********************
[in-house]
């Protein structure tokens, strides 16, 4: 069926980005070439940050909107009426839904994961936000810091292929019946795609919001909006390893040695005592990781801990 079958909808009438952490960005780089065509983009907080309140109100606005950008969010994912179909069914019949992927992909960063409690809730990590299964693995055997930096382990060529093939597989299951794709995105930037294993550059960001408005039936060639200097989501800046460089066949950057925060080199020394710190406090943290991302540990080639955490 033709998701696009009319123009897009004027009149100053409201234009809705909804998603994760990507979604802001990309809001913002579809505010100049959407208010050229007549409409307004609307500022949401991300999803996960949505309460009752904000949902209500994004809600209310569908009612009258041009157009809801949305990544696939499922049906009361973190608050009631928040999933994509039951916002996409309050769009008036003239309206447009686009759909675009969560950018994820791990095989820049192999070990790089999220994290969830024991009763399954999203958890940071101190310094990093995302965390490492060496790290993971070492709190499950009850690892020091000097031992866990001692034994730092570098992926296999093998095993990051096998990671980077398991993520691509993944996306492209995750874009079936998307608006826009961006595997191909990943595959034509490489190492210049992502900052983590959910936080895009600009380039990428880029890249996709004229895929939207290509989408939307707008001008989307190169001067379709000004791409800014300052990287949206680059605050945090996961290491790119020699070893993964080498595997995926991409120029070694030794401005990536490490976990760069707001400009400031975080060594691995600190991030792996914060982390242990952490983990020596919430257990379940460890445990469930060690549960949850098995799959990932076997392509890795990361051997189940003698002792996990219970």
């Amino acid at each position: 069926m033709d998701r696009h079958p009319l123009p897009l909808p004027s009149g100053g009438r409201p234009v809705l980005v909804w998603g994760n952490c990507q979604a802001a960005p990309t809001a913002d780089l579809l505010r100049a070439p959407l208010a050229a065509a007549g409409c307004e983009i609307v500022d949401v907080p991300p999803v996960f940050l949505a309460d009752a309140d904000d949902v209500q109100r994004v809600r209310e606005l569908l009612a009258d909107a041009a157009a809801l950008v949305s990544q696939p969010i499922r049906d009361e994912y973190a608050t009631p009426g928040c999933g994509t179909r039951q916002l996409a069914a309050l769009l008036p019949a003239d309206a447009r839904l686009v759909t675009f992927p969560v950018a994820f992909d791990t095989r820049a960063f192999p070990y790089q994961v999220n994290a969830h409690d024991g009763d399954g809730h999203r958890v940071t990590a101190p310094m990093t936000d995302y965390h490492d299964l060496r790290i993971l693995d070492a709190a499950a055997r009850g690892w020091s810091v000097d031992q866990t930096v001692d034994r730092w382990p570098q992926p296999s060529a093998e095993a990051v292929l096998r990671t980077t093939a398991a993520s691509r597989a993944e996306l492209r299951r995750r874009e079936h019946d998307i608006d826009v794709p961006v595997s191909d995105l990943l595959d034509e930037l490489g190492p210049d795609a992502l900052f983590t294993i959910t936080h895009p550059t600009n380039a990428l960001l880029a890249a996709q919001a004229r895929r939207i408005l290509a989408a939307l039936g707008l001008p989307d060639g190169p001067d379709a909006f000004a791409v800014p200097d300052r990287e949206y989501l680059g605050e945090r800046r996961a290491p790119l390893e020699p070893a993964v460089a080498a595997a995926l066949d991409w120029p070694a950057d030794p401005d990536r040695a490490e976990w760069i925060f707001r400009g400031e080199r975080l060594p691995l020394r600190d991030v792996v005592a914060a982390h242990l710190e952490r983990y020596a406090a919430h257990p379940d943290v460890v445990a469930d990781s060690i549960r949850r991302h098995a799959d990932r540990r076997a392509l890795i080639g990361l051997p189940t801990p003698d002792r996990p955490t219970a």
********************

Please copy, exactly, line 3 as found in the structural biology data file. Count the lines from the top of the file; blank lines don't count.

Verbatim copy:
């Amino acid at each position: 069926m033709d998701r696009h079958p009319l123009p897009l909808p004027s009149g100053g009438r409201p234009v809705l980005v909804w998603g994760n952490c990507q979604a802001a960005p990309t809001a913002d780089l579809l505010r100049a070439p959407l208010a050229a065509a007549g409409c307004e983009i609307v500022d949401v907080p991300p999803v996960f940050l949505a309460d009752a309140d904000d949902v209500q109100r994004v809600r209310e606005l569908l009612a009258d909107a041009a157009a809801l950008v949305s990544q696939p969010i499922r049906d009361e994912y973190a608050t009631p009426g928040c999933g994509t179909r039951q916002l996409a069914a309050l769009l008036p019949a003239d309206a447009r839904l686009v759909t675009f992927p969560v950018a994820f992909d791990t095989r820049a960063f192999p070990y790089q994961v999220n994290a969830h409690d024991g009763d399954g809730h999203r958890v940071t990590a101190p310094m990093t936000d995302y965390h490492d299964l060496r790290i993971l693995d070492a709190a499950a055997r009850g690892w020091s810091v000097d031992q866990t930096v001692d034994r730092w382990p570098q992926p296999s060529a093998e095993a990051v292929l096998r990671t980077t093939a398991a993520s691509r597989a993944e996306l492209r299951r995750r874009e079936h019946d998307i608006d826009v794709p961006v595997s191909d995105l990943l595959d034509e930037l490489g190492p210049d795609a992502l900052f983590t294993i959910t936080h895009p550059t600009n380039a990428l960001l880029a890249a996709q919001a004229r895929r939207i408005l290509a989408a939307l039936g707008l001008p989307d060639g190169p001067d379709a909006f000004a791409v800014p200097d300052r990287e949206y989501l680059g605050e945090r800046r996961a290491p790119l390893e020699p070893a993964v460089a080498a595997a995926l066949d991409w120029p070694a950057d030794p401005d990536r040695a490490e976990w760069i925060f707001r400009g400031e080199r975080l060594p691995l020394r600190d991030v792996v005592a914060a982390h242990l710190e952490r983990y020596a406090a919430h257990p379940d943290v460890v445990a469930d990781s060690i549960r949850r991302h098995a799959d990932r540990r076997a392509l890795i080639g990361l051997p189940t801990p003698d002792r996990p955490t219970a």